Dreaming Void' (Del Rey / Random House ; March 25, 2008 ; $27.00)
and you'll be transported to a vibrant, exciting future, chock full of
action, great characters and some snazzy new ideas. You expect that from
this writer; what you wont expect is the science fantasy novel
embedded within 'The Dreaming Void'. No, Hamilton is writing a metafictional
novel; the science fantasy storyline is transpiring within a black hole
at the center of the galaxy. A delightfully fanatical religious sect wants
to poke the black hole and see if heaven springs forth; others think this
is a really bad idea. Things get blown up, escapes are made as well as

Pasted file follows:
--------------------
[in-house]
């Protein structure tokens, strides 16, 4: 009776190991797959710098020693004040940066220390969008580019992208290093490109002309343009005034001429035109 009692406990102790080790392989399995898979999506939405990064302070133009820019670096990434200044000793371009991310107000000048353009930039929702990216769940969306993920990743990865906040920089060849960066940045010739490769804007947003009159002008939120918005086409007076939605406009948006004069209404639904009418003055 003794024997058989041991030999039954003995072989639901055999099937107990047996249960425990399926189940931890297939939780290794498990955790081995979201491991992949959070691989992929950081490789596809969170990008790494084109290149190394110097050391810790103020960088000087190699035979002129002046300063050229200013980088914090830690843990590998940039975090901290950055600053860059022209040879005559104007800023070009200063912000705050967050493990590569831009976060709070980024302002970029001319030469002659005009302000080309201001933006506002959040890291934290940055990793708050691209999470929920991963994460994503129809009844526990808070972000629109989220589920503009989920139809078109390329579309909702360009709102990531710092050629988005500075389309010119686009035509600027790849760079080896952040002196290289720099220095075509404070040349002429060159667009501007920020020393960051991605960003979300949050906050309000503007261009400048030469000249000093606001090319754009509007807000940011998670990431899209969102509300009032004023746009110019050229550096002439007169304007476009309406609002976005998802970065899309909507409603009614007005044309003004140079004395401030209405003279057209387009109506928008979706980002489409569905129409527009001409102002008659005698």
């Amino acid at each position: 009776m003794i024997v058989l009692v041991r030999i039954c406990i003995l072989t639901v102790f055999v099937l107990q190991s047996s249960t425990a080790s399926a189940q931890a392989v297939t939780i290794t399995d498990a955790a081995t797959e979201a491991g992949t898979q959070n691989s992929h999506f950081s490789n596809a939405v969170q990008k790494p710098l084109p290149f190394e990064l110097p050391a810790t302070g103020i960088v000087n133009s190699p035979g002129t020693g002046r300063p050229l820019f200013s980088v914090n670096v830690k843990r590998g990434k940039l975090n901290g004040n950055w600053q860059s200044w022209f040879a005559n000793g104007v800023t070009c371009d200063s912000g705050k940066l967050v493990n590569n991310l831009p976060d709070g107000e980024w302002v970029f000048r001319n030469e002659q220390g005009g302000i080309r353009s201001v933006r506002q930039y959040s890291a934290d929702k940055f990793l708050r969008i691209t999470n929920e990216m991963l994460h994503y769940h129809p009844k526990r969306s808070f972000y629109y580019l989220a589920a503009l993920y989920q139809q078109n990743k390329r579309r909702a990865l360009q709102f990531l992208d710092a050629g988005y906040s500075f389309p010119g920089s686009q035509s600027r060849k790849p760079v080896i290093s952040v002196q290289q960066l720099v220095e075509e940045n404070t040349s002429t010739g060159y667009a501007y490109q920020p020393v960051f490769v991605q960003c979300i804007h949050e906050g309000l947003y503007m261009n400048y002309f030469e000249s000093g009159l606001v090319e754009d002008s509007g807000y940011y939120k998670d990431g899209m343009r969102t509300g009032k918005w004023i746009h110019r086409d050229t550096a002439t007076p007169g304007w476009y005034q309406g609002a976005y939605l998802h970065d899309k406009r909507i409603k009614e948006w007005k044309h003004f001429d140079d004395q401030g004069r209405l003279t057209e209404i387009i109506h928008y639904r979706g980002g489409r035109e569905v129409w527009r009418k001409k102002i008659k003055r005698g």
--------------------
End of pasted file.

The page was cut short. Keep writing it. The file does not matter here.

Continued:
messiahs. It's just another day in the Peter F. Hamilton Commonwealth
Hamilton's on tour in the US, and he swung by San Francisco. It took some
speedy negotiating, but I managed to inject myself into his schedule and
we had a fascinating chat about how he started writing fiction, what he
writes, how he writes and why. Here's
the MP3 link. For a guy who writes LONG books, Hamilton is admirably
elegant and succinct in conversation. We talked about not just his latest
work, but also his forthcoming work, the nature of which may shock readers
a bit – but I have to say I can't wait to tuck in. Of course, he's
got to deliver a couple more 'Dreaming Void' titles before we get there;
it's just another day's work for Hamilton to blow up the center of the
galaxy. I think that sort of entry must look great on a resume for the
right kind of job. "World Leaders Needed: Inquire Within!"